“I want to thank Principal Woolf and Queen’s for signing on to the Dimensions EDI charter. We want as many people learning and researching at our world-class institutions as possible,” says Minister Duncan. “We strive to insure that everyone has access to equal opportunities, treatment, and recognition, and we see this as a critical step – one that we believe will change research culture for the better.”

Achieving the Dimensions EDI objectives will involve collaboration, transparency, and the sharing of challenges, successes, and practices between charter members.

“Increased equity, diversity, and inclusion are cornerstones of the continued success, excellence, and growth of our university,” says Teri Shearer, Deputy Provost (Academic Operations and Inclusion). “In joining the Dimensions EDI program, our multi-pronged efforts to build on these areas will benefit from the added collaborative contributions of our sector partners.”

Learn more about the Government of Canada’s Dimensions EDI program and its guiding principles, and more about the university’s equity, diversity, and inclusivity efforts on the Inclusive Queen’s website.

Funding for new discoveries

Queen’s University researchers earn over $20 million in funding from the NSERC Discovery Grants program.

Minister of Science and Sport Kirsty Duncan has announced $588 million in funding from the Natural Sciences and Engineering Research Council of Canada (NSERC) through the 2019 Discovery Grants programs. More than 100 Queen’s University researchers received funding through the programs, totaling over $20 million to pursue research and innovation. This includes over 66 Discovery Grants totaling over $13.3 million (80 per cent success rate).

Support for Discovery
• The investment announced today includes $426 million in Discovery Grants going to more than 2,295 researchers across the full range of science and engineering disciplines, from biology and chemistry to advanced materials engineering and astrophysics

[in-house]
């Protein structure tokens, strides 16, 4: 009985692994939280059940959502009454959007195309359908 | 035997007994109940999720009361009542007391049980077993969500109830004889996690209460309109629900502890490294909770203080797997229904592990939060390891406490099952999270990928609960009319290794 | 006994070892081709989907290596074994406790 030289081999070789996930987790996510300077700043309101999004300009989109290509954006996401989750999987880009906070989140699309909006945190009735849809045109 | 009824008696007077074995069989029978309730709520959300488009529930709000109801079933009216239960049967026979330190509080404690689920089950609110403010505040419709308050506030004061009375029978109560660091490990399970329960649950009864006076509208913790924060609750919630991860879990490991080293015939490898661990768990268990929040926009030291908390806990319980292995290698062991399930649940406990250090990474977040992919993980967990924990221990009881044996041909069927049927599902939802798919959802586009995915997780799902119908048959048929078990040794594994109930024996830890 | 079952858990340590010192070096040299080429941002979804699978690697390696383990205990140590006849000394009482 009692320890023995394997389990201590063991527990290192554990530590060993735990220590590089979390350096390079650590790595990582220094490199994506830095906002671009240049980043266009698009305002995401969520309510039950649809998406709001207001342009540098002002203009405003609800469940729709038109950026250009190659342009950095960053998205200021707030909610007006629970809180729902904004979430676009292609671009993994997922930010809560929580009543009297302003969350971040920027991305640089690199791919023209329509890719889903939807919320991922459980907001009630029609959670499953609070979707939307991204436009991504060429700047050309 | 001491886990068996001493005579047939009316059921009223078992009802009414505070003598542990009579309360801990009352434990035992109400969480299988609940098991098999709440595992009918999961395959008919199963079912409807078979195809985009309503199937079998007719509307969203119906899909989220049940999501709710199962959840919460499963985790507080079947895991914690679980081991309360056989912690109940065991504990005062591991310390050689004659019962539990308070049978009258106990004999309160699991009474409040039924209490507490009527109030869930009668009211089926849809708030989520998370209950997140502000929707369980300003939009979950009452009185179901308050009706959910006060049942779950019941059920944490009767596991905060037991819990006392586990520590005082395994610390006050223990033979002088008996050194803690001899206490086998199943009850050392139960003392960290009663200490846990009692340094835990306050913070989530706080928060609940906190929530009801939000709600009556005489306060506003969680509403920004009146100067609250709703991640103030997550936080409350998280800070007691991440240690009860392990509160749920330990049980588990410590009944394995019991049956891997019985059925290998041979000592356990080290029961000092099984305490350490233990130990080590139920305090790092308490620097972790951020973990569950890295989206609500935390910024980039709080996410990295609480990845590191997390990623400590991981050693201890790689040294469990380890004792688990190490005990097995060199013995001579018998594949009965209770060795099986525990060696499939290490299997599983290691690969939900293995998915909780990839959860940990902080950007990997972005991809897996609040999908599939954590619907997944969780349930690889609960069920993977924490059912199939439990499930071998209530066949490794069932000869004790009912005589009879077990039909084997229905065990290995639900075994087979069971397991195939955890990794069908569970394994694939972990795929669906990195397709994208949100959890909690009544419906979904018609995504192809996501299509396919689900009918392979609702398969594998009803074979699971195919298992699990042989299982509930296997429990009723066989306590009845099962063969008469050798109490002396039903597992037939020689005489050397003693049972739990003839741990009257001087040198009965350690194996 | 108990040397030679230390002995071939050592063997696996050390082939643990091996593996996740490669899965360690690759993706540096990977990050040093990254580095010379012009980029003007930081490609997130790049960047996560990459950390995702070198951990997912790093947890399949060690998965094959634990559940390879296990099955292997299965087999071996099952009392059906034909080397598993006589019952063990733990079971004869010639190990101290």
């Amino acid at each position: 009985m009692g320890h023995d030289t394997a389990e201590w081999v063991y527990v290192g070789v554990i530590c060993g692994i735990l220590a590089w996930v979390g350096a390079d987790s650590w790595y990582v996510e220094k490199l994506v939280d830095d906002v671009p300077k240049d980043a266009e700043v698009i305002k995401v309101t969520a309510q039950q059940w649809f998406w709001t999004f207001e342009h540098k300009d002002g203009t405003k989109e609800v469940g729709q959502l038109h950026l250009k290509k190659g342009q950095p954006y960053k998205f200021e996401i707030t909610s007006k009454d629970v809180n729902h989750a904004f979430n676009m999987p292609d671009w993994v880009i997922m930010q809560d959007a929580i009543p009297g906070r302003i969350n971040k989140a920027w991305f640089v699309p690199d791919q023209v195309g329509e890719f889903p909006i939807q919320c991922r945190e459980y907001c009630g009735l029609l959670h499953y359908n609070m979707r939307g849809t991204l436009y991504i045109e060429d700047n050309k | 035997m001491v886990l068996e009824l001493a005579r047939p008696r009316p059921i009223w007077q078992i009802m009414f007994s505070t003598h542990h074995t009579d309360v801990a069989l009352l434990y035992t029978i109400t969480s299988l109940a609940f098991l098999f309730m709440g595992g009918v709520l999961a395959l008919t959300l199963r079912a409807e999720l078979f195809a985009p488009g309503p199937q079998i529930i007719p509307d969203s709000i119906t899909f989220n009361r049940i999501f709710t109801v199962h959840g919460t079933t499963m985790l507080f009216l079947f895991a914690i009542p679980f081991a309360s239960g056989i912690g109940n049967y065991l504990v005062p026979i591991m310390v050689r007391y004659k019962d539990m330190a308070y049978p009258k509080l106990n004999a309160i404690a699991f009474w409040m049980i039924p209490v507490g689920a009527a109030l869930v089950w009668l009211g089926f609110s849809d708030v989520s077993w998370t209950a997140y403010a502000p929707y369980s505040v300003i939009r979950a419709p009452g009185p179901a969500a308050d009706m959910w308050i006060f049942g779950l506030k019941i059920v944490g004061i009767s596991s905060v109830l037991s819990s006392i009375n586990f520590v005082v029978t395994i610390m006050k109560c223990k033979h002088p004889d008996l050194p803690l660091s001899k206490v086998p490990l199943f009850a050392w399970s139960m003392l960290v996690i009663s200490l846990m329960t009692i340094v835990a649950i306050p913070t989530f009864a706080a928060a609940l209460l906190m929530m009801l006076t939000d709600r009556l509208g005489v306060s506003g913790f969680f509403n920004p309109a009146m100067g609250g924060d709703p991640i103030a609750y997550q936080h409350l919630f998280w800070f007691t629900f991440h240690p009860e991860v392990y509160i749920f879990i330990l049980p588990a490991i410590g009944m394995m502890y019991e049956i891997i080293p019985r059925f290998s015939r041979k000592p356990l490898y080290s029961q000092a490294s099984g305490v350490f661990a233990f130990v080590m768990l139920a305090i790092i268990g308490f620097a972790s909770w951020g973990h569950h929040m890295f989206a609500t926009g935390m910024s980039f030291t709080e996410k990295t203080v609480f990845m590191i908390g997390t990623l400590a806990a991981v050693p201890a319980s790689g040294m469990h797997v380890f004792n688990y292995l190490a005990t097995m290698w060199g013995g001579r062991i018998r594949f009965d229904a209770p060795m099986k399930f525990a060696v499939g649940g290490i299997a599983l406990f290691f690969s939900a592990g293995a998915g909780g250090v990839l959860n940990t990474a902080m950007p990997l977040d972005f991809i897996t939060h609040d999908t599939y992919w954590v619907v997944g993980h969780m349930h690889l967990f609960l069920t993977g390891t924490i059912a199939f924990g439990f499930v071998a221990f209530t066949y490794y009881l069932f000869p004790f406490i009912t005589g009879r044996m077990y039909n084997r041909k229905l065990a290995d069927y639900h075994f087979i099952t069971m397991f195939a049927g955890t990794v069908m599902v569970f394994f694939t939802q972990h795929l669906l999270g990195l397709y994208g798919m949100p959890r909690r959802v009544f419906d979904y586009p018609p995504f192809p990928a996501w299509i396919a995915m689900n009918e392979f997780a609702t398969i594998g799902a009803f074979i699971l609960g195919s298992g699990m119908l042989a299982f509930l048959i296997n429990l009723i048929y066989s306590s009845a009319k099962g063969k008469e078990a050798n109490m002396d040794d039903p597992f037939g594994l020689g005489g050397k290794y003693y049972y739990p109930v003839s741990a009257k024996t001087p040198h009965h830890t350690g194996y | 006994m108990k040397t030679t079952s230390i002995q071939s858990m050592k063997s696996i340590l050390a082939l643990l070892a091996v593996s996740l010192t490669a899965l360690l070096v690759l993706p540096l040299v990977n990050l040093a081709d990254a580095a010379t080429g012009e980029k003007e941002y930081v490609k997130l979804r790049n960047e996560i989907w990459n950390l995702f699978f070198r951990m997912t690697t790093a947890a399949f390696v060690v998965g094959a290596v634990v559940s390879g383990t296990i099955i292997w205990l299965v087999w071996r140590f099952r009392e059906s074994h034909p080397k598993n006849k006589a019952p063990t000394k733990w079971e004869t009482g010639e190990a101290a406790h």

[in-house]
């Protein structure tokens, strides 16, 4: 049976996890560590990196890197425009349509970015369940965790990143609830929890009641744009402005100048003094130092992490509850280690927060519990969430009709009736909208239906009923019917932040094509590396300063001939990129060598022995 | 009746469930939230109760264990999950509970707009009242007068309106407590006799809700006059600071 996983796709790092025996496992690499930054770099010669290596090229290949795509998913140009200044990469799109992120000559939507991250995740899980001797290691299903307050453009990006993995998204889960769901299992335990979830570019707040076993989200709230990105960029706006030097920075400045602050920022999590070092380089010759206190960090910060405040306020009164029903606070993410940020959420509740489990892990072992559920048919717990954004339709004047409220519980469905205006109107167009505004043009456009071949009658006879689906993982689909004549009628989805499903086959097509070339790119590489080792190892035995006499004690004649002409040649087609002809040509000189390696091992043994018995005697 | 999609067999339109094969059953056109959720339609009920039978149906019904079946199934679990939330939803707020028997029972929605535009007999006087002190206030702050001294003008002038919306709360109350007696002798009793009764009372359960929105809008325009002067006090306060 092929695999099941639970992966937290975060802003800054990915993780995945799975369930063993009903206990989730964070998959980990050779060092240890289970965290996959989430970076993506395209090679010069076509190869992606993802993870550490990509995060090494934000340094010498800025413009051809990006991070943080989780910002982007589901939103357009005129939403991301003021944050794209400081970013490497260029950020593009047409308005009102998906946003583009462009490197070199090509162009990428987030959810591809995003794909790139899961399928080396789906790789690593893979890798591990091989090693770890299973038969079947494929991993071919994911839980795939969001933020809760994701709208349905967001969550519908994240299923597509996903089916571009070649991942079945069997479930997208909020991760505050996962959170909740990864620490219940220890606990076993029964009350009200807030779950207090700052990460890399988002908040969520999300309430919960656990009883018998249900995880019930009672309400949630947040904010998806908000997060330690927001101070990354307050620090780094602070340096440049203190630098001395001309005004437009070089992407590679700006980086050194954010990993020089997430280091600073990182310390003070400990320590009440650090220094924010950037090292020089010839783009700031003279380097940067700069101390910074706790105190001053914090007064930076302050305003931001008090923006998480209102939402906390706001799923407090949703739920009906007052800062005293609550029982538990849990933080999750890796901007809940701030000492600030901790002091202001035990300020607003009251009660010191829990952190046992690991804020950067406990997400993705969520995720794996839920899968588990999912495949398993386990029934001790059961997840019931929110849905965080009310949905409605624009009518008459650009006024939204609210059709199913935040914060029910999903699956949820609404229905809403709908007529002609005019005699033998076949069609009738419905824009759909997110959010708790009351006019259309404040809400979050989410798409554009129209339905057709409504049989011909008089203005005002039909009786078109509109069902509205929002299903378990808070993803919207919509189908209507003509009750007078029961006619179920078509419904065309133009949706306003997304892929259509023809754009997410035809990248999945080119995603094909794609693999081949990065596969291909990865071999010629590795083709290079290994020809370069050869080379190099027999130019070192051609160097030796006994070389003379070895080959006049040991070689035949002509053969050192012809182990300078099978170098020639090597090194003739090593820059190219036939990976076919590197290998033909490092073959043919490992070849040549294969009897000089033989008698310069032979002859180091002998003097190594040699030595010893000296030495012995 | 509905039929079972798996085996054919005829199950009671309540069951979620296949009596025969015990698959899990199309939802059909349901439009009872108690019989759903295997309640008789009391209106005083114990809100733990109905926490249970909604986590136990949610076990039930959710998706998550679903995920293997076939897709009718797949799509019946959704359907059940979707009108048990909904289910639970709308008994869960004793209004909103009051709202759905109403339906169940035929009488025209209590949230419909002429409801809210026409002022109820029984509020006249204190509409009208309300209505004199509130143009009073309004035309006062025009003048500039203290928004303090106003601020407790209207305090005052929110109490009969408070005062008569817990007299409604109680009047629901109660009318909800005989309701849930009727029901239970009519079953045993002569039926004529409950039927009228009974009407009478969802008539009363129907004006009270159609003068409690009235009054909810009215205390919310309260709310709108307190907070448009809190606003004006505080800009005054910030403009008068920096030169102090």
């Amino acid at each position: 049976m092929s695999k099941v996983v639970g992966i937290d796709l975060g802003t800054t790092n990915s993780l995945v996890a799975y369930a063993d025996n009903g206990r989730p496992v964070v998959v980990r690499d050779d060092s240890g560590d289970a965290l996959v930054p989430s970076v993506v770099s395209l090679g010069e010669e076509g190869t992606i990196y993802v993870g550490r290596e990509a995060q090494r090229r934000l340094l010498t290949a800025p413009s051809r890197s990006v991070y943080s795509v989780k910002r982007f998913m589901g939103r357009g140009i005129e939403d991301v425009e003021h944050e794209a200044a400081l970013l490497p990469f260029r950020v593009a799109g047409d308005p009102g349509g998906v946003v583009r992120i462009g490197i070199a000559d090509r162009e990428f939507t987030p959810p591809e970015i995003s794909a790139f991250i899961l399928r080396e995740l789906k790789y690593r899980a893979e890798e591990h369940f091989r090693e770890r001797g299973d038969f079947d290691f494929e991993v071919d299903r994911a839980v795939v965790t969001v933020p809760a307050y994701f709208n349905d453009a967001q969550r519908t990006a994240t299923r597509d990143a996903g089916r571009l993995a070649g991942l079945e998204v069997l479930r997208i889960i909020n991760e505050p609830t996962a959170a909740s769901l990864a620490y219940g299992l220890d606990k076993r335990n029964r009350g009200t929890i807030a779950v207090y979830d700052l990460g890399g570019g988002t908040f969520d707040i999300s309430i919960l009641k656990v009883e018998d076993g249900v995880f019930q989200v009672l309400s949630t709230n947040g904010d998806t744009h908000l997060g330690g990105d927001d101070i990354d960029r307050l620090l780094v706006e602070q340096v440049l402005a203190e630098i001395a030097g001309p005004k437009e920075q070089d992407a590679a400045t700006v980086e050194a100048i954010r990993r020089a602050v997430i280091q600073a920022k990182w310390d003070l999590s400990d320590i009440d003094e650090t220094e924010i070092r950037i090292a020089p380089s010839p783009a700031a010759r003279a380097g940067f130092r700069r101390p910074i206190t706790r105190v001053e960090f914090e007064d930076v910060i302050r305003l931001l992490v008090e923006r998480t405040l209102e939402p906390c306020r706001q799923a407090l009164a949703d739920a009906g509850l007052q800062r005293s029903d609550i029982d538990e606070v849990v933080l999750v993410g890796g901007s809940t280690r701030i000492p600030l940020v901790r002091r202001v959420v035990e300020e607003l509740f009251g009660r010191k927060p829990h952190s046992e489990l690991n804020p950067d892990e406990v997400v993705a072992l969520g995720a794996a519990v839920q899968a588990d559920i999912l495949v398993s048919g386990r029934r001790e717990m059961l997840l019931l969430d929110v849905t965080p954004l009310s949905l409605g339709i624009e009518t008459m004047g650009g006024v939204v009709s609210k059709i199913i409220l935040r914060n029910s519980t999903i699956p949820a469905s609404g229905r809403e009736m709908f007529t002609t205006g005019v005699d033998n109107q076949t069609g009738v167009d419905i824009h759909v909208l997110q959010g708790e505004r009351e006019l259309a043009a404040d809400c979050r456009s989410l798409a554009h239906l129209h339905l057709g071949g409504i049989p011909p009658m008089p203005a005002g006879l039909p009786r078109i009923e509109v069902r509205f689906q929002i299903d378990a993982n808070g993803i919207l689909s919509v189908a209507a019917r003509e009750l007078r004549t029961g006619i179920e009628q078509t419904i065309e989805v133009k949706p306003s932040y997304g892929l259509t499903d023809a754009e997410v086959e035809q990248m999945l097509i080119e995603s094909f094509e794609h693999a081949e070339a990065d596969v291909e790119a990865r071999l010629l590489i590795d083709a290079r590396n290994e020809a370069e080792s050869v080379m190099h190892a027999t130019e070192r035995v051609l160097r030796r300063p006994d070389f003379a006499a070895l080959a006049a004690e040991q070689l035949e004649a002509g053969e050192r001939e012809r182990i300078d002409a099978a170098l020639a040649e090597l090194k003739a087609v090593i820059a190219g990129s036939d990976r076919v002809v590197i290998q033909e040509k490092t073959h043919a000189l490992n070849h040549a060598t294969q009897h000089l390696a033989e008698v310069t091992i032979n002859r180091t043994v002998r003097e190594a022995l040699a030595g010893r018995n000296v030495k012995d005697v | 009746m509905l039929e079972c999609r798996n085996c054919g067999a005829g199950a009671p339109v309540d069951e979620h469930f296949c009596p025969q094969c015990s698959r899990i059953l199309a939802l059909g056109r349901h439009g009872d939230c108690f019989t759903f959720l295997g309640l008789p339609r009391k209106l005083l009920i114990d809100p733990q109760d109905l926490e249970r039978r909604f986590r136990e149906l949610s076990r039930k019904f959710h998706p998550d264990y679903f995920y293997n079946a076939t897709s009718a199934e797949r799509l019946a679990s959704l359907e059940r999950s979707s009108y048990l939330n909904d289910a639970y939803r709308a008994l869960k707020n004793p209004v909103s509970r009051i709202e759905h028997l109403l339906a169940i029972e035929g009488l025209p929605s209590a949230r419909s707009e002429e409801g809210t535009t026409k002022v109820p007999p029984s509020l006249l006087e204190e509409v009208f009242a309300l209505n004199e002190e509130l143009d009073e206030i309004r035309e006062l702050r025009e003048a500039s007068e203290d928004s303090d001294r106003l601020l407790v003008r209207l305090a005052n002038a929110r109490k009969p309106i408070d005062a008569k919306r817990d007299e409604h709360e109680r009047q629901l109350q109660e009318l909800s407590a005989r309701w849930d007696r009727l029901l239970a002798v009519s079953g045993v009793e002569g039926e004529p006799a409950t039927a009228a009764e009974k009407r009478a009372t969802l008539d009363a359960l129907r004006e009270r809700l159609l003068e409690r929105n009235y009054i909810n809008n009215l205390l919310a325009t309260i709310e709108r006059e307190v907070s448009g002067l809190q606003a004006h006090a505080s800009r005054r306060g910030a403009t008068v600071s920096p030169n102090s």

• $6.2 million in Discovery Launch Supplements will be going to 499 early-career researchers in the first year of their Discovery Grants to help them launch their careers
• $83 million in Scholarship and Fellowships to support nearly 1,700 graduate students and fellows in the early stages of their careers

“The funding announced today demonstrates our strong and enduring commitment to science and researchers,” says Minister Duncan. “Since taking office, our government has worked hard to bring science and research back to their rightful place and this historic investment in the discoveries of tomorrow is just one example of how we are achieving this goal.” 

Along with the Discovery Grants funding, Queen’s researchers received support from a number of other discovery programs including:

  • Two Discovery Accelerator Supplements worth $120,000 each
  • Two Northern Research Supplements with a value of $205,000 over five years
  • Three Subatomic Physics Grants totaling $5,858,000
  • 13 Discovery Launch Supplements worth $12,500 each

Queen’s University also received 20 NSERC post-graduate scholarships for students working in the fields of natural sciences and engineering.

“Support through programs such as Discovery are the cornerstone of research in Canada,” says Kimberly Woodhouse, Interim Vice-Principal (Research).  “They allow Queen’s faculty, students, and post-doctoral fellows to pursue long-term research projects that will contribute to ensuring our health, environment, economy and communities thrive.”

For more information on the funding, visit the NSERC website.

Don’t miss out on research funding opportunities, subscribe to the University Research Services Funding Opportunities listserv.